The Flawed Economics of Green Energy

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The Flawed Economics of Green Energy

For all the rhetoric on both sides of the green energy debate, one point that both sides can agree on is that an energy source is only viable if it produces more energy than it consumes.

To take a far-fetched example, if a new type of power plant could convert sand into electricity, it would appear on the surface to be a miraculous solution to the world’s energy needs. If, however, the process required the equivalent of 10 kilowatt-hours of fossil fuels to power the plant, transport the sand, and store the electricity for every kilowatt-hour of energy that the plant produced, it would be impossible to argue that an investment in sand energy was anything but a waste of money.

And yet, that is precisely the situation we find ourselves in when the real costs of various green energy sources are calculated. The key to this insight is a metric called EROEI (energy returned on energy invested). Ecologist Charles Hall initially developed the concept as a way to study ecosystems. He realized that a predator only achieves a net gain in energy if it burns less energy in chasing the prey than it gains by eating the prey. In 1981, Hall suggested that policymakers should apply the EROEI concept to assess mankind’s processes for producing energy, but the idea has largely been ignored for the past few decades.1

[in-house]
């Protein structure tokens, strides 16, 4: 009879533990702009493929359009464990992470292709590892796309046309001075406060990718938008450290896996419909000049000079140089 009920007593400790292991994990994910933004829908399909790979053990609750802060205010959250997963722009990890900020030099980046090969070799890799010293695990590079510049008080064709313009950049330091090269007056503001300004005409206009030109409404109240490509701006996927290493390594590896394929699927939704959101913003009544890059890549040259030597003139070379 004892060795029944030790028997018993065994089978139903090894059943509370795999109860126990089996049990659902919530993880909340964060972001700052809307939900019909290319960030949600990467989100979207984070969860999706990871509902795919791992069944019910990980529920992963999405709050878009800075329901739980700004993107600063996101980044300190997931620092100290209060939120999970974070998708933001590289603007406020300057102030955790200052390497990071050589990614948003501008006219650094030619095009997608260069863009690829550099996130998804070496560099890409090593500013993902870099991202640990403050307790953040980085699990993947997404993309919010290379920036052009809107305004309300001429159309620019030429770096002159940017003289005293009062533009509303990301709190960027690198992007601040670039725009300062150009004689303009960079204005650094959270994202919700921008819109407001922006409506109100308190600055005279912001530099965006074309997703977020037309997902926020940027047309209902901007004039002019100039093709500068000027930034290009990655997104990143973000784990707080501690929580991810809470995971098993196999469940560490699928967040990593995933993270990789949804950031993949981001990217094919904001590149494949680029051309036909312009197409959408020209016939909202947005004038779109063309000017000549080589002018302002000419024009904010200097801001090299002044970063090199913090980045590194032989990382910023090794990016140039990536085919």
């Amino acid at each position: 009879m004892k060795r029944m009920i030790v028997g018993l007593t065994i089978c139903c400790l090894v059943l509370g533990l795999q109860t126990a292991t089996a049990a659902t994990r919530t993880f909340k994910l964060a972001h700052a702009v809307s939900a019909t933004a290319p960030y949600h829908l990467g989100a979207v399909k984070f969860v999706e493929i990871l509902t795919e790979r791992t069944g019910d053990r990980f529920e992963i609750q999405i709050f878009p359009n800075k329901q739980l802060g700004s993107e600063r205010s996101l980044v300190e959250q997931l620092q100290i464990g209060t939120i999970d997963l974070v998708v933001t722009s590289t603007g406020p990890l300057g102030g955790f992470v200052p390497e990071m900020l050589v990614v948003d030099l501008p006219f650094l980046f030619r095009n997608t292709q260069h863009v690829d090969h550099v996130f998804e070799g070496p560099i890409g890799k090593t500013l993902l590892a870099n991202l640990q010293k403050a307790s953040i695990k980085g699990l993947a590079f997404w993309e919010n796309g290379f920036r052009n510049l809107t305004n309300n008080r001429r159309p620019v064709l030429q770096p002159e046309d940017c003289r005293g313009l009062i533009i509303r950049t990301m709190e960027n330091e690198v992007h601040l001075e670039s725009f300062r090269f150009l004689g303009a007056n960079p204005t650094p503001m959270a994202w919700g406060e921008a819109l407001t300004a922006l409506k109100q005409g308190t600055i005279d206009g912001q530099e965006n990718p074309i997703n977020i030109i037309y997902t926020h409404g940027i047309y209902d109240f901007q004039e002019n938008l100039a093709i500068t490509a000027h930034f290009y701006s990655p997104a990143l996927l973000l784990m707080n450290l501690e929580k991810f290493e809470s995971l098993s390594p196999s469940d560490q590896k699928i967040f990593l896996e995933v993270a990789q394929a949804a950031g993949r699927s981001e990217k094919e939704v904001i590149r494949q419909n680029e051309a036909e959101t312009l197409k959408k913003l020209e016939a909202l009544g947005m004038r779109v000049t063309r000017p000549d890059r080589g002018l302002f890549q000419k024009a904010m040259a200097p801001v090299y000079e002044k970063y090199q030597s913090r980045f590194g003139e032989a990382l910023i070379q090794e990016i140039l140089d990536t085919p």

Recently, however, researchers have conducted studies that allow us to evaluate the energy returned on energy invested for various sources. Using this approach, an energy source would “break even” at an EROEI of 1—that is, it would take just as much energy to create the energy as it produced.

Clearly, a break-even energy source is not worth the effort or cost. Instead, an energy source must produce a surplus in order to power an advanced society. According to a research paper published by an international team of physicists led by D. Weißbach of Germany, the minimum viable EROEI is 7.2

Fossil fuel sources of energy yield an EROEI of about 30, which explains why global GDP has soared over the past century and why standards of living continue to improve throughout the world. However, according to the study, the EROEI of biomass is only 3.9, and for solar photovoltaic it is 3.5, which are both well below the threshold.

Meanwhile, the EROEI of 19 for solar thermal power, and 16 for wind, would seem to indicate that those are viable energy sources. But these values are for energy that is delivered directly from the source to the application...

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